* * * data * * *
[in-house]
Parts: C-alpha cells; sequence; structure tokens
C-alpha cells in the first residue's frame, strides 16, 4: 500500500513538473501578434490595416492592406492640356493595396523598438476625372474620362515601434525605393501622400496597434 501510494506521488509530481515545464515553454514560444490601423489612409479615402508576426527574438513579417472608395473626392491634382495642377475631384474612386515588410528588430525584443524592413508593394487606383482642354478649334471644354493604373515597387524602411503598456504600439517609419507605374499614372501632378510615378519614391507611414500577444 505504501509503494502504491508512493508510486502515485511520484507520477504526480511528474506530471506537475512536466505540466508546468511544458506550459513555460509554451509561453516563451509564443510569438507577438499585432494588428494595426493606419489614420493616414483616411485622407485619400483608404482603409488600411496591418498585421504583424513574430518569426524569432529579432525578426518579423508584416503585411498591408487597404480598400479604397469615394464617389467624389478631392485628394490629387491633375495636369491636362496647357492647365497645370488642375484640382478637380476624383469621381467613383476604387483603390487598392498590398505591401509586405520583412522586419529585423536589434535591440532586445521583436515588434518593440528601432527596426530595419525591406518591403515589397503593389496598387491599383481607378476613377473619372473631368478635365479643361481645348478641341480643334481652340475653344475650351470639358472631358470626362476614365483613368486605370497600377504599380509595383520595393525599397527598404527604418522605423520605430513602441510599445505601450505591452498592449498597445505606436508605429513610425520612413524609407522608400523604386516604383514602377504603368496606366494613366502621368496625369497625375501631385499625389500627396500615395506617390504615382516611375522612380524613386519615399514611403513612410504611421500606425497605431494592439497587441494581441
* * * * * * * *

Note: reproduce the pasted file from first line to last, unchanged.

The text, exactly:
[in-house]
Parts: C-alpha cells; sequence; structure tokens
C-alpha cells in the first residue's frame, strides 16, 4: 500500500513538473501578434490595416492592406492640356493595396523598438476625372474620362515601434525605393501622400496597434 501510494506521488509530481515545464515553454514560444490601423489612409479615402508576426527574438513579417472608395473626392491634382495642377475631384474612386515588410528588430525584443524592413508593394487606383482642354478649334471644354493604373515597387524602411503598456504600439517609419507605374499614372501632378510615378519614391507611414500577444 505504501509503494502504491508512493508510486502515485511520484507520477504526480511528474506530471506537475512536466505540466508546468511544458506550459513555460509554451509561453516563451509564443510569438507577438499585432494588428494595426493606419489614420493616414483616411485622407485619400483608404482603409488600411496591418498585421504583424513574430518569426524569432529579432525578426518579423508584416503585411498591408487597404480598400479604397469615394464617389467624389478631392485628394490629387491633375495636369491636362496647357492647365497645370488642375484640382478637380476624383469621381467613383476604387483603390487598392498590398505591401509586405520583412522586419529585423536589434535591440532586445521583436515588434518593440528601432527596426530595419525591406518591403515589397503593389496598387491599383481607378476613377473619372473631368478635365479643361481645348478641341480643334481652340475653344475650351470639358472631358470626362476614365483613368486605370497600377504599380509595383520595393525599397527598404527604418522605423520605430513602441510599445505601450505591452498592449498597445505606436508605429513610425520612413524609407522608400523604386516604383514602377504603368496606366494613366502621368496625369497625375501631385499625389500627396500615395506617390504615382516611375522612380524613386519615399514611403513612410504611421500606425497605431494592439497587441494581441